# Perl 5-p, 14 bytes

$_=/^(.*)\1+$/

Try it online!

# Pyke, 4 bytes

+tO{

Try it here!

+    -    input+input
t   -   ^[1:]
O  -  ^[:-1]
{ - input in ^

# Python 2, 24 bytes

lambda s:s in(s*2)[1:-1]

Try it online!

Shamelessly stolen from xnor's answer to the original question.

More intuitive version:

# Python 2, 5955 53 bytes

lambda s:s in[len(s)/i*s[:i]for i in range(1,len(s))]

Try it online!

Boring regex version:

# Python 2, 44 bytes

lambda s:re.match(r'(.+)\1+$',s)>0 import re Try it online! # J, 26 25 15 14 bytes Using xnor method +./@E.}:@}.@,~ Try it online! ## original (two different approaches) # J, 25 bytes 1<1#.(#%#\)=<\+/@E.&:>"{] Try it online! # J, 26 bytes 1<1#.-@#$$[:(-:##{.)<$$"{] Try it online! # Wolfram Language (Mathematica), 24 23 bytes StringMatchQ[x__..~~x_] Try it online! StringMatchQ[ (*a function that checks if its input (string) matches:*) x__.. (*a sequence of one or more characters, repeated one or more times*) ~~x_] (*and one more time*) # GNU Bash, 28 bytes [[${1:1}${1::-1} == *$1* ]]

Save the above script into a file, and run bash file.sh "string to test".

Exit code 0 is truthy and non-zero is falsy. (as all Unix shells would interpret)

# 05AB1E, 5 bytes

xnor's method from the previous question appears to be optimal in 05AB1E as well.

«¦¨så

Try it online! or as a Test Suite

Explanation

«       # append input to input
¦¨     # remove the first and last character of the resulting string
så   # check if the input is in this string
• Of course.. I was about to make a 05AB1E answer when I saw none were there. Colleague asked me some questions and talked about his vacation. I look back at the screen: one new answer. Tada, beat again XD Commented Apr 25, 2019 at 6:55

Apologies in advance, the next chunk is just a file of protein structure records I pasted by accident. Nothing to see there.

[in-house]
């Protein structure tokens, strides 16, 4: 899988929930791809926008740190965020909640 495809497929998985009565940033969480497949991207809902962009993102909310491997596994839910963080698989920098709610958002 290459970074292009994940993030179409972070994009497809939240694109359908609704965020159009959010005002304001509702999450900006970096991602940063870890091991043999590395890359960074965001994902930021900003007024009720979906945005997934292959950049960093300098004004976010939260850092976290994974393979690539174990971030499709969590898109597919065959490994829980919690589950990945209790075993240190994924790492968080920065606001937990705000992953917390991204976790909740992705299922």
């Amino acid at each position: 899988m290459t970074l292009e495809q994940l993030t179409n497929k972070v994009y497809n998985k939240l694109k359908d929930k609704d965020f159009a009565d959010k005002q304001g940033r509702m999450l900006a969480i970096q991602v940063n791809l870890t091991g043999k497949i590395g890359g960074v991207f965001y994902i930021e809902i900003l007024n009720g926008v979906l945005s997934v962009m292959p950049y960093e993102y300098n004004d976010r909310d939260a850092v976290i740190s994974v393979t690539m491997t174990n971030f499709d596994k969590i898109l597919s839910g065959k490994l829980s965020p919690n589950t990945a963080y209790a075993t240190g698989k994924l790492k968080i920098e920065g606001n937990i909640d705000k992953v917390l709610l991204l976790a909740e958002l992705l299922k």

• @KevinCruijssen: That's typical. Has happened to me a bunch of times as well ;) Commented Apr 25, 2019 at 6:56

# PowerShell, 23 24 bytes

+1 byte to fully match rules

"$args"-match"^(.+)\1+$"

Try it online!

Pretty boring. Based on the other Regex answers. Luckily PowerShell doesn't use \ as an escape character!

• it returns true for aabcabc Commented Apr 25, 2019 at 3:41
• @mazzy just fixed! Commented Apr 25, 2019 at 11:38

## C# (Visual C# Interactive Compiler), 70 bytes

s=>(s+s).Substring(1,s.Length*2-2).Contains(s)

My non Regex Solution:

s=>s.Select((x,y)=>y).Count(z=>s.Replace(s.Substring(0,z+1),"")=="")>1

Explanation:

Replace every possible substring that starts at index 0 with an empty string. If the result is an empty string, the string is entirely made of that substring. Since this includes evaluating the entire string with itself, the amount of expected results must be greater than 1.

Example: abcabc

Possible substrings starting at index 0:

'a', 'ab', 'abc', 'abca', 'abcab', 'abcabc'

If we replace them with empty strings

Substring          Result

'a'         =>     'bcbc'
'ab'        =>     'cc'
'abc'       =>     ''
'abca'      =>     'bc'
'abcab'     =>     'c'
'abcabc'    =>     ''

Since there is a substring other than 'abcabc' that returns an empty string, the string is entirely made of another substring ('abc')

Try it online!

# Python 3, 626056 54 bytes

-4 bytes thanx to ArBo

lambda s:s in(len(s)//l*s[:l]for l in range(1,len(s)))
1. Iterate over all possible prefixes in the string.